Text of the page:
Tico -- were these editorials or Op-Ed pieces? Do you realize there's a difference?
(No scorn intended -- I didn't notice the difference myself until Frank Apisa pointed it out to me about a year back.)
Tico - I see no schizophrenia at all in the pieces you posted. They are talking about completely different areas. What is down river of New Orleans that is affected by the levees there? What farming is being promoted by levees in New Orleans? What tributaries of the Mississipi regularly flood New Orleans?
The present piece and previous pieces both talk about destruction of wetlands and how it is bad.
The control of floods upriver make New Orleans more susceptable to flooding. That has always been the argument about flood control, forcing water to stay in the channel upriver means more water downriver. Looks pretty consistent to me when you examine the reality of what it talks about and not just jump on the word "flood" as a common denominator.
Anyone who cares about responsible budgeting and the health of America's rivers and wetlands should pay attention to a bill now before the Senate Committee on Environment and Public Works. The bill would shovel $17 billion at the Army Corps of Engineers for flood control and other water-related projects -- this at a time when President Bush is asking for major cuts in Medicaid and other important domestic programs. Among these projects is a $2.7 billion boondoggle on the Mississippi River that has twice flunked inspection by the National Academy of Sciences.
The Government Accountability Office and other watchdogs accuse the corps of routinely inflating the economic benefits of its projects. And environmentalists blame it for turning free-flowing rivers into lifeless canals and destroying millions of acres of wetlands -- usually in the name of flood control and navigation but mostly to satisfy Congress's appetite for pork.
This is a bad piece of legislation.
While our attention must now be on the Gulf Coast's most immediate needs, the nation will soon ask why New Orleans's levees remained so inadequate. Publications from the local newspaper to National Geographic have fulminated about the bad state of flood protection in this beloved city, which is below sea level. Why were developers permitted to destroy wetlands and barrier islands that could have held back the hurricane's surge? Why was Congress, before it wandered off to vacation, engaged in slashing the budget for correcting some of the gaping holes in the area's flood protection?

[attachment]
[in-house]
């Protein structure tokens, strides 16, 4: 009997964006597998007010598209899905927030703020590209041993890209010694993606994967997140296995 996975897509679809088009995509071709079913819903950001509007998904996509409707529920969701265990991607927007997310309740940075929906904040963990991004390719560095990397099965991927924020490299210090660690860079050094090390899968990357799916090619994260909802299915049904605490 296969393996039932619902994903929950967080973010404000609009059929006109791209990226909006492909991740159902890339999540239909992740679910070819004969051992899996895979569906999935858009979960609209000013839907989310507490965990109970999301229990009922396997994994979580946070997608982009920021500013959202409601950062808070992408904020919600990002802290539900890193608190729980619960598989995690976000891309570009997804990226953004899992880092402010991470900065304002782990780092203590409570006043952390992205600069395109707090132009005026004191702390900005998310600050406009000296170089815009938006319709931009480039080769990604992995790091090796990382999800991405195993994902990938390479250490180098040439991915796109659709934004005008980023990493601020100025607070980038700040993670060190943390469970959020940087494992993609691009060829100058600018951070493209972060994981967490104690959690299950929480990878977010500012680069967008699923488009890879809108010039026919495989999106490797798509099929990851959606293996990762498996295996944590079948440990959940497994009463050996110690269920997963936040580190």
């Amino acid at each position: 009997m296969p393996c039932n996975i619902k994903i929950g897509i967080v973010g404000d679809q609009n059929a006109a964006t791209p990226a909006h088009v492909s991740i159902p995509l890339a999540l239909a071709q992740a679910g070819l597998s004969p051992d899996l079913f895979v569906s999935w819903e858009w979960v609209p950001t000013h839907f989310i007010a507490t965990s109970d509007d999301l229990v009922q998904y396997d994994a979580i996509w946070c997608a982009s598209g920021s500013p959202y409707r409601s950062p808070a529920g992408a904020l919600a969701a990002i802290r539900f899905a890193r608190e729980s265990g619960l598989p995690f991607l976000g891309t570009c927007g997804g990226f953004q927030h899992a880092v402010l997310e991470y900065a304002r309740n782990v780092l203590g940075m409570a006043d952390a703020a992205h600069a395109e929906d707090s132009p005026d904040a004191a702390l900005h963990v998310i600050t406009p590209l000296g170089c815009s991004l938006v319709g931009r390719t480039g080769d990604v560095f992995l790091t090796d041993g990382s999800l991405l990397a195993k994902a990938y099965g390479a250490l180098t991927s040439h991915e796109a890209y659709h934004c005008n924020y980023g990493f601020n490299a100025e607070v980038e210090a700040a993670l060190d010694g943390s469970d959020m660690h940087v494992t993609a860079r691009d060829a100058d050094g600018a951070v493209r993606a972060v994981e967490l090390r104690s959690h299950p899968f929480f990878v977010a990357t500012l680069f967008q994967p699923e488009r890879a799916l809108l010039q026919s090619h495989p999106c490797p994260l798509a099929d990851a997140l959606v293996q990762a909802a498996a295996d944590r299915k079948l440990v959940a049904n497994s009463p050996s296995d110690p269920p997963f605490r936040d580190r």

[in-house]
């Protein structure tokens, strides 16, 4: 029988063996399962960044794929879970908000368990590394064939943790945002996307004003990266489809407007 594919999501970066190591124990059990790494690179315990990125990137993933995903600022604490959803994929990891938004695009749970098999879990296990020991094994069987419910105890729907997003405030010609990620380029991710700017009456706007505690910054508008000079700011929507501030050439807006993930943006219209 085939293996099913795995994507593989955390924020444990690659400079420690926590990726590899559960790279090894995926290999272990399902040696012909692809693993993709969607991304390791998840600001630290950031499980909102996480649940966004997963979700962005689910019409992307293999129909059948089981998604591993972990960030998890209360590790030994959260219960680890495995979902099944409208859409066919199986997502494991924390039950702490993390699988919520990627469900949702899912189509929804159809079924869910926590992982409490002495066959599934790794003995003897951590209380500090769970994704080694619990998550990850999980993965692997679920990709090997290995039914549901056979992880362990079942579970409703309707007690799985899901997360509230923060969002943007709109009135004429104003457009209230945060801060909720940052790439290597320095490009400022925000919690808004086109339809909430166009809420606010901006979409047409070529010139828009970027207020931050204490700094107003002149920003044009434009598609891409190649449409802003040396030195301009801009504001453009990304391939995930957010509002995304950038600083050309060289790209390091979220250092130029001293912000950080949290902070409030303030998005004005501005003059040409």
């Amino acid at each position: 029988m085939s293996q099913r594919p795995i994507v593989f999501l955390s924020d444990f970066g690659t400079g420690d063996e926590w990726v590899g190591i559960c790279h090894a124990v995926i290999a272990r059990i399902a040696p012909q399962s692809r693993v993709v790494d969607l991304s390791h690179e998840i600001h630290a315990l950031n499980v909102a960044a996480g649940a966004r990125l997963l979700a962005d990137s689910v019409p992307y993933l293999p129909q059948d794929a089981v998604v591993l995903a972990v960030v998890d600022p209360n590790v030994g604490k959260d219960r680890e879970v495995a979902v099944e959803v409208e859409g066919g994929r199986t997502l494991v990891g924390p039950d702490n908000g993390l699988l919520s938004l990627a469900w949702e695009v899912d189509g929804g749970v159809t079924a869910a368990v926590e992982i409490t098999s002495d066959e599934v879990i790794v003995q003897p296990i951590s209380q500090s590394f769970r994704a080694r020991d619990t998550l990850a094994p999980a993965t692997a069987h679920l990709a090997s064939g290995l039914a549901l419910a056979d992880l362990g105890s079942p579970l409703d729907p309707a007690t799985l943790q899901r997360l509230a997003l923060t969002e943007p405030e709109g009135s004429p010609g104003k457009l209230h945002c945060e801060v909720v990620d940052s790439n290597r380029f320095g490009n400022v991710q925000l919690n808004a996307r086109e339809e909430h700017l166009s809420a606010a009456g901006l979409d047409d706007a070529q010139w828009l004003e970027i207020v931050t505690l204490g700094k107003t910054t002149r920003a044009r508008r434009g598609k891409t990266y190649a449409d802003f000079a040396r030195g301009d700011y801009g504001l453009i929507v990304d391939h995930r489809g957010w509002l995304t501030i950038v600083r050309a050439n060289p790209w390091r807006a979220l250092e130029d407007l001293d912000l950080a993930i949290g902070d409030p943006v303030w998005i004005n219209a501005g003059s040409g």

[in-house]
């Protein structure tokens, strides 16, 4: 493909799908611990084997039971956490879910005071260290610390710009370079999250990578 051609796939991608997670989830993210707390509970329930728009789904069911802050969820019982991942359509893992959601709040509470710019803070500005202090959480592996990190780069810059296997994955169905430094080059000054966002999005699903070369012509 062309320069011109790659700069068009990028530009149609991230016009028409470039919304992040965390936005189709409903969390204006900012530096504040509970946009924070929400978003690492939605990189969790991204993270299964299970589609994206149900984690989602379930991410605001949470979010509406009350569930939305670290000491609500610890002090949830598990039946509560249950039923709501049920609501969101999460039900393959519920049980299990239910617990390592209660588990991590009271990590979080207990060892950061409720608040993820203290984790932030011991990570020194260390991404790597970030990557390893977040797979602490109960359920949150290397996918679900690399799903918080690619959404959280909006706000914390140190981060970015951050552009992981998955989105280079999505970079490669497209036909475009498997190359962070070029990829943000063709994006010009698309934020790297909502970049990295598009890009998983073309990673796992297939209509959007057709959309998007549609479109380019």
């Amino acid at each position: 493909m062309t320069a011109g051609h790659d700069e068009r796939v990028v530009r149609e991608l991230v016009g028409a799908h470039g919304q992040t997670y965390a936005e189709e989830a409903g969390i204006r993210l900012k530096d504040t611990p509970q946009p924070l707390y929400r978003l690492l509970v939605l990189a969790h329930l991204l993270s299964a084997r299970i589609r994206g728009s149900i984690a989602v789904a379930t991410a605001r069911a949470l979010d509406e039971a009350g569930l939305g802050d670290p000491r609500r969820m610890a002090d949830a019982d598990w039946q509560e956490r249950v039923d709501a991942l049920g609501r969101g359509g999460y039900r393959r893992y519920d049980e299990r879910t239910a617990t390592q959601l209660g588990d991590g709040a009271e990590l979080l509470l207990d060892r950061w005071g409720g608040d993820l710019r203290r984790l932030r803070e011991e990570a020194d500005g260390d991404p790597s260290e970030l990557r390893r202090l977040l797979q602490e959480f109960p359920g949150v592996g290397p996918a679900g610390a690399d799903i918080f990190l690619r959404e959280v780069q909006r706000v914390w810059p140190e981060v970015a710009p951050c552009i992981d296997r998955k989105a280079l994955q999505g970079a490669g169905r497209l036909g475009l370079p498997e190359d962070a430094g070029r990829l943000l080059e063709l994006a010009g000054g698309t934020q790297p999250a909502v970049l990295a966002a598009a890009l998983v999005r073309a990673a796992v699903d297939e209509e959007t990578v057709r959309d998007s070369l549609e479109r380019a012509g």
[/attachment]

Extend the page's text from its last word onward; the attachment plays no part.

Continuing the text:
The hotlinked "pages" in the phrase "Given the hysteria enveloping the editorial pages of the NYT due to hurricane Katrina," at Tico's source would seem to indicate the former (it goes to a Krugman column).
(Note, "pages", not "hysteria" or "eveloping".)
I don't think this is a simple tale of incompetence. The reason the military wasn't rushed in to help along the Gulf Coast is, I believe, the same reason nothing was done to stop looting after the fall of Baghdad. Flood control was neglected for the same reason our troops in Iraq didn't get adequate armor.
At a fundamental level, I'd argue, our current leaders just aren't serious about some of the essential functions of government. They like waging war, but they don't like providing security, rescuing those in need or spending on preventive measures. And they never, ever ask for shared sacrifice.
Tico: I see no discrepancy between 'Pork barrel levees have been built in lots of places where they don't belong', and 'Essential levees have not been built in New Orleans, where they do belong'. In fact, I would have said this is a fairly common misfeature of federal spending in general. For just one other example, witness the federal government spend one amount to protect each New Yorker from terrorists, and a multiple of that amount to protect each North Dakotan.
And anyway, what are they going to do? What is zero tolarence on looters, when theres no police stations?
5 months ago they thought that was a "bad piece of legislation." What has happened since then to change their minds? Oh, yeah ... Hurricane Katrina.
I am praying for the day when we don't describe black people as articulate.